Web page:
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Exergaming: Does It Really Count as Exercise?

From the Show: Healthy Children
Summary: Exergames, games that make the user get up and move, are hardly a new phenomenon.
Air Date: 3/4/15
Duration: 10
Host: Melanie Cole, MS
Guest Bio: Elizabeth Murray, MD
Murray Elizabeth DO 72webDr. Elizabeth Murray is a Physician specializing in Pediatric Emergency Medicine at the University of Rochester Medical Center in Upstate, NY. She graduated from Skidmore College with a BA in Economics and then, prior to medical school, she earned an MBA at the University of Rochester’s Simon School of Business Administration. Upon completing her Residency training at Dartmouth-Hitchcock Medical Center, she returned to her hometown of Rochester to complete her Fellowship in Pediatric Emergency Medicine at Strong Memorial Hospital.

Dr. Murray holds a dual appointments to both the Division of Pediatric Emergency Medicine and the Division of Prehospital Medicine at the University of Rochester. Additionally, she holds an appointment as Deputy Emergency Medical Services Medical Director for Monroe County and serves on the Regional EMS Council as the Pediatric Content Expert.

In 2013, Dr. Murray joined the Board of the Rochester Childfirst Network, an agency committed to providing high quality, early education to the children of Rochester. She is a member of the AAP’s Council on Communications and the Media and has previously written for their blog. In addition, she serves as a Spokesperson for the AAP.
Exergaming: Does It Really Count as Exercise?
Studies suggest interactive exergames (like Wii Fit or Just Dance, for example) can have a positive health impact, burning calories and getting sedentary gamers more active than traditional games.

In terms of calories burned, playing active video games is comparable to mild-to-moderate physical activity.

Exergames get kids’ muscles working and their heart rate up, which is definitely a good thing.

New exergames are being developed monthly in the pursuit to encourage users to voluntarily choose to be active, while also doing something engaging and fun.

Dr. Elizabeth Murray discusses exergaming and whether it's a viable alternative to other exercise routines.
Transcription:

RadioMD Presents:Healthy Children | Original Air Date: March 4, 2015
Host: Melanie Cole, MS

RadioMD. RadioMD.com. This is Healthy Children brought to you by the American Academy of Pediatrics on RadioMD.com. Here's Melanie Cole, MS.

MELANIE: Well, with so many video games out there, are there any that we can with little air bunnies consider "healthy" for our children? Are we, when we let them play the Wii or they're playing some of these Exergames, are they really getting any benefit out of it or is one video game pretty much the same as another?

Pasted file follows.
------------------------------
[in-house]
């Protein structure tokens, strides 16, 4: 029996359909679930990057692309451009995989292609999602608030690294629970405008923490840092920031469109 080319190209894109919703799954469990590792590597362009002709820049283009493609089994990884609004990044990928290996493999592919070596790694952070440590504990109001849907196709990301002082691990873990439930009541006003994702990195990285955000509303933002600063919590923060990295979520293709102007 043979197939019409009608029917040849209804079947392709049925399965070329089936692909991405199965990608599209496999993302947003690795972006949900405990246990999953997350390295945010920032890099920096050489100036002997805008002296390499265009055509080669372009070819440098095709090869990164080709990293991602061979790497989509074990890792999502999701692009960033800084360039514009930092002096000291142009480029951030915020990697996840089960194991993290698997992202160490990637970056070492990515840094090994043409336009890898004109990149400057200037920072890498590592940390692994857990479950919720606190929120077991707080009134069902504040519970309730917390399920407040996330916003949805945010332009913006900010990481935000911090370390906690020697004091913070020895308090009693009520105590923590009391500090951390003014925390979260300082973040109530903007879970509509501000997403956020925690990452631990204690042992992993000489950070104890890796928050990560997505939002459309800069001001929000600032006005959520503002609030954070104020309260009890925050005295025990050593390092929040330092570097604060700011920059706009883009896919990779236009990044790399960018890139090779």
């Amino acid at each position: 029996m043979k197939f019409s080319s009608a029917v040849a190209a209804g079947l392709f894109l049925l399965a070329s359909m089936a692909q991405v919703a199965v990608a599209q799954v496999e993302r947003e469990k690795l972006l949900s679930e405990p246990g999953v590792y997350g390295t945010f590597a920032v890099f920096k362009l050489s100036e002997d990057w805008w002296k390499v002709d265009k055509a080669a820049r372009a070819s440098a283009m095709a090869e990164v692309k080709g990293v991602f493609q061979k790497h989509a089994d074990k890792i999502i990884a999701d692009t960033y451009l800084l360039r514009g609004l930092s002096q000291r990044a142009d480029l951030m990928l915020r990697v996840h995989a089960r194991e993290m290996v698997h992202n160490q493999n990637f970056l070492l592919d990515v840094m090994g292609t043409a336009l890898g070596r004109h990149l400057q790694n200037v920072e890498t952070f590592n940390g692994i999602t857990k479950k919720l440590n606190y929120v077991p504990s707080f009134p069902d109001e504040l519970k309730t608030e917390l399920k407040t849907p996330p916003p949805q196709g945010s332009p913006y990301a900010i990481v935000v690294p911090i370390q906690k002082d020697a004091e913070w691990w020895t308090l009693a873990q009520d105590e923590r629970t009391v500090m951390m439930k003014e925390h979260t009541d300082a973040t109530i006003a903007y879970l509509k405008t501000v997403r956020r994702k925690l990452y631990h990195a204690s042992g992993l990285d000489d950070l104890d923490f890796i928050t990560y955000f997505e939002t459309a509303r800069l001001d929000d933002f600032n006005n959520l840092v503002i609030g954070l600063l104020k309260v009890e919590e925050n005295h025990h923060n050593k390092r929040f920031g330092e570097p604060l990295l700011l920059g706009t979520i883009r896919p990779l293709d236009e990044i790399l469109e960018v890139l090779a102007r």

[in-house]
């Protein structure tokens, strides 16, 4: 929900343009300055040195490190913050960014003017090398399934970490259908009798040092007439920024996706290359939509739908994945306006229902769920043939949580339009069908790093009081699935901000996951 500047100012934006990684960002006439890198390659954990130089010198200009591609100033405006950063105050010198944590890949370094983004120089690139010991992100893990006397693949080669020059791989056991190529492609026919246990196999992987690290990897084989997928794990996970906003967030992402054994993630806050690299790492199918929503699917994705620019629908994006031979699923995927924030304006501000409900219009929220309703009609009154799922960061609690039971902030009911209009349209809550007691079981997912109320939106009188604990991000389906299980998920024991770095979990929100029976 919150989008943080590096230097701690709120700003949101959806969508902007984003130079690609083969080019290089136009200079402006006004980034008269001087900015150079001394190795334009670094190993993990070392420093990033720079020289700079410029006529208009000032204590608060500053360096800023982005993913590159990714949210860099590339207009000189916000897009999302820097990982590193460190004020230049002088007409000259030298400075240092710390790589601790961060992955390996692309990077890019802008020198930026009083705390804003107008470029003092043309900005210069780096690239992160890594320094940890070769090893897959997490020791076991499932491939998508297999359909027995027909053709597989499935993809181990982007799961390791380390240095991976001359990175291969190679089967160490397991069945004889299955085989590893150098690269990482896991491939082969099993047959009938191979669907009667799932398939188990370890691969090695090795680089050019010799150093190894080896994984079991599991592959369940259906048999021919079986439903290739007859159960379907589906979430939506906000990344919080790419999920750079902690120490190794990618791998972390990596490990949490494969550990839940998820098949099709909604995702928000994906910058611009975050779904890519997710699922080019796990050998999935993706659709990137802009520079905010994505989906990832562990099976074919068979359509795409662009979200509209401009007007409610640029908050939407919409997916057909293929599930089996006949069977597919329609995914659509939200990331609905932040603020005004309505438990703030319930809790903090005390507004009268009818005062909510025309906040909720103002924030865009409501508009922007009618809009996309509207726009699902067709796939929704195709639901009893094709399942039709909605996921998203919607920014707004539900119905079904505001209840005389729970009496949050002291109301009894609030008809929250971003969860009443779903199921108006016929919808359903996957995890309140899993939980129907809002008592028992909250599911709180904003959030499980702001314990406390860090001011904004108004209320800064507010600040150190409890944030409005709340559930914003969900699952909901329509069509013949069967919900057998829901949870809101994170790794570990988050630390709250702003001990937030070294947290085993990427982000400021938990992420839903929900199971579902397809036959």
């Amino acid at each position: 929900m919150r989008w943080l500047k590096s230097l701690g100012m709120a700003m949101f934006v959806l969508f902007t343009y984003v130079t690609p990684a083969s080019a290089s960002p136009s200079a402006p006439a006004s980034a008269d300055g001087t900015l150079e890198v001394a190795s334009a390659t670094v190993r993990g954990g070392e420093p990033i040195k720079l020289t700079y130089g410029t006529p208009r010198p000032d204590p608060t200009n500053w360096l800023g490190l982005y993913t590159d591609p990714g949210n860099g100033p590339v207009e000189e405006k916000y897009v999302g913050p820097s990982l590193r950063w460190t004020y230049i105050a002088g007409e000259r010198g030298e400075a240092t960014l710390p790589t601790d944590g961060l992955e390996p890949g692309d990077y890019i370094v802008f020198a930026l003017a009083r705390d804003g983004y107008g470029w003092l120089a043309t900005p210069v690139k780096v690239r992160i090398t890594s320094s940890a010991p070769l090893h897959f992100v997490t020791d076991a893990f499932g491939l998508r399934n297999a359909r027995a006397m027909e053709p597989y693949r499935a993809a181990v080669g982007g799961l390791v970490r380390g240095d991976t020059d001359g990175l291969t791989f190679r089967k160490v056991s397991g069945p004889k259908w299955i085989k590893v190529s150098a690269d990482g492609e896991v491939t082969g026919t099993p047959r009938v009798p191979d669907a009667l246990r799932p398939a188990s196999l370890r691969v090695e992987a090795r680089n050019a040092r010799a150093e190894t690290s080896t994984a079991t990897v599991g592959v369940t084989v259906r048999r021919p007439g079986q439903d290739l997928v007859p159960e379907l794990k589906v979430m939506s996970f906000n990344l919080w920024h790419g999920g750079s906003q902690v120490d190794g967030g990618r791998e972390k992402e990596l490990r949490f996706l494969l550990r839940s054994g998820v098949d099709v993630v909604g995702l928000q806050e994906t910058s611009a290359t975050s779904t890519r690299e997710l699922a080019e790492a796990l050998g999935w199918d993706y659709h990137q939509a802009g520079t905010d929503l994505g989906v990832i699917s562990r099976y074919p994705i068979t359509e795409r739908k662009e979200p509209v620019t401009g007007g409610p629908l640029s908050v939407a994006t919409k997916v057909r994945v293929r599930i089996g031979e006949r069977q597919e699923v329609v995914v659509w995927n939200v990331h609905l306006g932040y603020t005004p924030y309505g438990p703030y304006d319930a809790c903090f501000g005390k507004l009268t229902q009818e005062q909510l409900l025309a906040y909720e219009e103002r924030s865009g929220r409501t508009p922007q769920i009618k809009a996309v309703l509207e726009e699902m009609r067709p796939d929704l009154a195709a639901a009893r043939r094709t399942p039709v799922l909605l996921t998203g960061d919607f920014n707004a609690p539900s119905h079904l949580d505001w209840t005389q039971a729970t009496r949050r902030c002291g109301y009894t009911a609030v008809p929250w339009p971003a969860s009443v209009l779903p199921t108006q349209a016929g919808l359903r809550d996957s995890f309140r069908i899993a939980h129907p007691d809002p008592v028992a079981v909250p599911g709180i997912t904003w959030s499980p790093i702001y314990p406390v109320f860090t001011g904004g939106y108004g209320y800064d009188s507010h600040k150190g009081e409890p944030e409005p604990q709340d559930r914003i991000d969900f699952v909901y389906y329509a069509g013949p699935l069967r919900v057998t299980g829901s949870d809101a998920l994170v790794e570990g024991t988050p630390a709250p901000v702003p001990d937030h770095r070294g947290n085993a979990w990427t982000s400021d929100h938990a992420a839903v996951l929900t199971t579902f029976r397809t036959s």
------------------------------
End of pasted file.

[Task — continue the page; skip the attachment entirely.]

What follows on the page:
My guest is Dr. Elizabeth Murray. She's a physician specializing in pediatric emergency medicine and a spokesman for the American Academy of Pediatrics.

Welcome to the show.

So, Dr. Murray, Exergaming: what is it? What really are the Exergames out there and do they really count as any exercise?

DR: MURRAY: So, Exergaming is something that popped up in the last few years where it's interactive, whether you're holding some type of wand or device in your hands or with the newer systems, they're actually able to watch the movement of your body and kind of have you as a character in the game whether you're playing tennis or golf or dancing. Dance, Dance, Revolution has been a popular one. It lets the player actually act out the event without just having that little simple controller with the buttons in your hand anymore and so I think there was a lot of hope that this was going to allow for an alternative means of exercise for kids whether they be in areas where they just don't have a lot of green spaces or maybe because of weather they can't necessarily get out and exercise. So, it's a cool idea and it definitely has its place for some people and some times, but it's not going to necessarily answer all the problems we need to have answered when it comes to childhood obesity and keeping our kids physically fit.

MELANIE: Okay. So, what's the message there? Do we allow a little and then shove them outside? Do you make them get up and really play the game the way it's intended? What are you seeing?